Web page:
Starting in October, New Jersey motorists will pay almost a penny more per gallon for gas following a worse-than-expected year for state fuel tax revenue, officials announced.
State Treasurer Elizabeth Maher Muoio said in a statement on Friday that an adjustment of the state’s Petroleum Products Gross Receipt tax rate was necessary following depressed taxable fuel sales, especially for diesel, across the fiscal year 2023.
Revenues fell $8.2 million below estimates set last August, Muoio said, while fuel consumption remained 7.6% below pre-pandemic levels prompting analysis by officials that “dictates a 0.9 cent increase” Oct. 1.
The bump will raise the tax rate from 30.9 cents to 31.8 cents per gallon for gasoline, and 34.9 cents to 35.8 cents per gallon for diesel. That comes on top of an existing Motor Fuels Tax, fixed at 10.5 cents per gallon for gasoline and 13.5 cents for diesel fuel.
Under a 2016 law, New Jersey used the adjustable petroleum products tax to fill its Transportation Trust Fund program, which is meant to provide approximately $16 billion over eight years for infrastructure improvements to roadways and bridges.
Gas tax revenues must reach $2 billion annually to meet that goal and officials from the state’s Treasury and the Legislative Budget and Finance Office meet annually to adjust the rate to ensure it’s generating enough.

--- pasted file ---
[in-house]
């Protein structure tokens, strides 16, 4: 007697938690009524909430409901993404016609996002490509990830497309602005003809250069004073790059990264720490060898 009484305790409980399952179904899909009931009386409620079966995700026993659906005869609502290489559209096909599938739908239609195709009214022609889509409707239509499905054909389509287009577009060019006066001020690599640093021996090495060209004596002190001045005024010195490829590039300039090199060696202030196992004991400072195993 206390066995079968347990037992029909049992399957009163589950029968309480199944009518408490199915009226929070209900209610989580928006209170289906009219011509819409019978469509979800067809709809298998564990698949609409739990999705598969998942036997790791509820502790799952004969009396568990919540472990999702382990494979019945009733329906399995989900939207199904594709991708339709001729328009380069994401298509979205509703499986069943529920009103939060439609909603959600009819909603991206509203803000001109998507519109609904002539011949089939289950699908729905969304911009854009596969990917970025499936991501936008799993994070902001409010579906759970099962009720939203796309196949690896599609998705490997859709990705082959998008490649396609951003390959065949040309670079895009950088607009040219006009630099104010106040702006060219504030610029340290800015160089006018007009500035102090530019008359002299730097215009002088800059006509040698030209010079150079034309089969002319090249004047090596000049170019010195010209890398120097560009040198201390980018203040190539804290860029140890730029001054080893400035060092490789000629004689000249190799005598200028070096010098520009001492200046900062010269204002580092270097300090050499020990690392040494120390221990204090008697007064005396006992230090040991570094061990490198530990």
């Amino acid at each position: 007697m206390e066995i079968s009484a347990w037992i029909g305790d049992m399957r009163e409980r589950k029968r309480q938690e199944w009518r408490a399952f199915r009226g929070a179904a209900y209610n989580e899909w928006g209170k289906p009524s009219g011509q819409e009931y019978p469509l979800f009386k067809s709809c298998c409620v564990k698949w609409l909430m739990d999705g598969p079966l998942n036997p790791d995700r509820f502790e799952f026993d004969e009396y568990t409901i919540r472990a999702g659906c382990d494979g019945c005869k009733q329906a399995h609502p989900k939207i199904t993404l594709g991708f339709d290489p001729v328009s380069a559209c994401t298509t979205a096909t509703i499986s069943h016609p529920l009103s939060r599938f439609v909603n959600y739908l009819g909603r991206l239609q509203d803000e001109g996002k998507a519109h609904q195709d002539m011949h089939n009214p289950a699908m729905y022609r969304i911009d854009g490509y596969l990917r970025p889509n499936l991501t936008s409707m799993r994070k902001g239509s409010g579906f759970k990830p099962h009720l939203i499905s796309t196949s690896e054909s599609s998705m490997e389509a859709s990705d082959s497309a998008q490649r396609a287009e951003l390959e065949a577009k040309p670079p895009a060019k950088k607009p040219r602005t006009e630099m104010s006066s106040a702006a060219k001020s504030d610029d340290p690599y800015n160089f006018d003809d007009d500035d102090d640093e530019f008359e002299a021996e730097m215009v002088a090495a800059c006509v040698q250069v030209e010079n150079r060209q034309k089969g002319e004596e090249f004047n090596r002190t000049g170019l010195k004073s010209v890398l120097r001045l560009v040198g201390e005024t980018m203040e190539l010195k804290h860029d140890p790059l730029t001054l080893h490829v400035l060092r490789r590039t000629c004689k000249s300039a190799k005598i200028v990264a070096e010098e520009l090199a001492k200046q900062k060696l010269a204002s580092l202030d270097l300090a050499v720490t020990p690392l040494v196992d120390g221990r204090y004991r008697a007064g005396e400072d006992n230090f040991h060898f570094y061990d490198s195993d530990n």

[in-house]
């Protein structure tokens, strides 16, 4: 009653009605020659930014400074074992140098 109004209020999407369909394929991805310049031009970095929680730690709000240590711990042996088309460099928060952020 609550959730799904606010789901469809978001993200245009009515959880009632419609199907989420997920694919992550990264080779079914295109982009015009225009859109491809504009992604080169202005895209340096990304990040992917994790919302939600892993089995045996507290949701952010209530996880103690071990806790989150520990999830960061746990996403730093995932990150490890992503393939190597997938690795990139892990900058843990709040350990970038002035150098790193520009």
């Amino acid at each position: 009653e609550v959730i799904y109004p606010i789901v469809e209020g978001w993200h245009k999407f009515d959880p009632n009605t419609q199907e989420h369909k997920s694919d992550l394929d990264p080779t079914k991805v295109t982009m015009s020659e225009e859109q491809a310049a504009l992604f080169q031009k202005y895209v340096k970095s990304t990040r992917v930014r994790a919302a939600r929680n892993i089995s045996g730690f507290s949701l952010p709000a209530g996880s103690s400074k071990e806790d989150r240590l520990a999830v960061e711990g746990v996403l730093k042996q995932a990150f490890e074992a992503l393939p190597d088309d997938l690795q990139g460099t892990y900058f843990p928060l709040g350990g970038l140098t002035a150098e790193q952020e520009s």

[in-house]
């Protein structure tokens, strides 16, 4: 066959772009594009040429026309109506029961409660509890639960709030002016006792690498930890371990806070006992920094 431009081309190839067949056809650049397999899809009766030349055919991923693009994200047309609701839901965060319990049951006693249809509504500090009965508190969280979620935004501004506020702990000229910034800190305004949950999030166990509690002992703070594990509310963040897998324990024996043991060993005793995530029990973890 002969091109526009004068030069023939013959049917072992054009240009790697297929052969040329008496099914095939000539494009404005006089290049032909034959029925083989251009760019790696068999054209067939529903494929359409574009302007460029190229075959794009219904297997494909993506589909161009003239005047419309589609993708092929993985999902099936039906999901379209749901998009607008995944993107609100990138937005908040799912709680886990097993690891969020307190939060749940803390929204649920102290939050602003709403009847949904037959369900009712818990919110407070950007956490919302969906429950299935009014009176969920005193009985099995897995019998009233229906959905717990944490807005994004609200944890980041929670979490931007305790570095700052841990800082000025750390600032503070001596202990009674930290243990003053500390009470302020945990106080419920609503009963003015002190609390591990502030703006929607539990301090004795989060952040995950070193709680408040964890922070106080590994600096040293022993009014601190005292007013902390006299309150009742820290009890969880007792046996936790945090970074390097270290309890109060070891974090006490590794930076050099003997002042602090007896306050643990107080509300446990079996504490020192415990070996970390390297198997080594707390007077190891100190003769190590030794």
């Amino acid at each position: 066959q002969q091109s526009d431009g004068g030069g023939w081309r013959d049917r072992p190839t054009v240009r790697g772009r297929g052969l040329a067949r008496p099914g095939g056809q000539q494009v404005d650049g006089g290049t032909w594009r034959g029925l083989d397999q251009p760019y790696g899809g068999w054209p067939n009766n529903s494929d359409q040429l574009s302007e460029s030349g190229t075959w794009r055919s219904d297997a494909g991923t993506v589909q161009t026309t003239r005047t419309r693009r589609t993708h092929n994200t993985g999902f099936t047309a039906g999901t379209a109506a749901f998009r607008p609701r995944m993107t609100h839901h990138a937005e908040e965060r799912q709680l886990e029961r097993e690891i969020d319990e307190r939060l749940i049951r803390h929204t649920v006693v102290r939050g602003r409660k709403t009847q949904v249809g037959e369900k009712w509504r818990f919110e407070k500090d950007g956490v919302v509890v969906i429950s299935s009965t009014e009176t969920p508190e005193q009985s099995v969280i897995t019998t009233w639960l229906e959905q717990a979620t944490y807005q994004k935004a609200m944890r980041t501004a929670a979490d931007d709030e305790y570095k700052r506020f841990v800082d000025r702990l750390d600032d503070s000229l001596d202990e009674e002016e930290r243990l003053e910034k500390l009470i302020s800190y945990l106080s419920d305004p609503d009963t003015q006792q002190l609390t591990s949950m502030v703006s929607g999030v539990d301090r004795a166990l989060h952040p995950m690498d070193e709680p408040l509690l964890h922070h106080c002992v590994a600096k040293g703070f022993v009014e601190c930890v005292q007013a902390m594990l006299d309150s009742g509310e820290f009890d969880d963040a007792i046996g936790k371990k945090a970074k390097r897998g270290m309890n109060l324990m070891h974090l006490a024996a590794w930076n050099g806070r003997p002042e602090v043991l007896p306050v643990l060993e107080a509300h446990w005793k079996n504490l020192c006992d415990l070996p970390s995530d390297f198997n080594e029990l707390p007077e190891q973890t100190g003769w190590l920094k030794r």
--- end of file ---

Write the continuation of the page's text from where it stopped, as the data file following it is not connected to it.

The rate was first adjusted in 2018 and increased by 4.3 cents, then remained unchanged until 2020 when budgetary disruption and drops in fuel consumption due to the pandemic forced an increase in the rate by 9.3 cents per gallon to keep the TTF on track.
The adjustments can go both ways: in 2021, the tax was reduced 8.3 cents per gallon and in 2022 dropped another one cent. In total, the per-gallon rate will be 5.2 cents higher than in 2017.
With weak performance this year, the rate increase was a necessary measure to meet TFF funding dedications, treasury officials said.
Officials predict fuel consumption in 2024 across New Jersey to increase a modest a 1.4%, contained by “remote work and increasing fuel efficiency,” the treasury statement said.
In May, the New Jersey Transportation Trust Fund Authority sold $1.1 billion of transportation program bonds.
The deal was rated A by Fitch Ratings, A2 by Moody’s Investors Service, A by Kroll Bond Rating Agency and A-minus by S&P Global Ratings.
All hold the transportation trust fund bonds one notch below New Jersey’s state bond ratings.
Moody’s said the rating incorporated the “contingent nature of the state’s payment obligation, which depends on the annual legislative appropriation of funds.”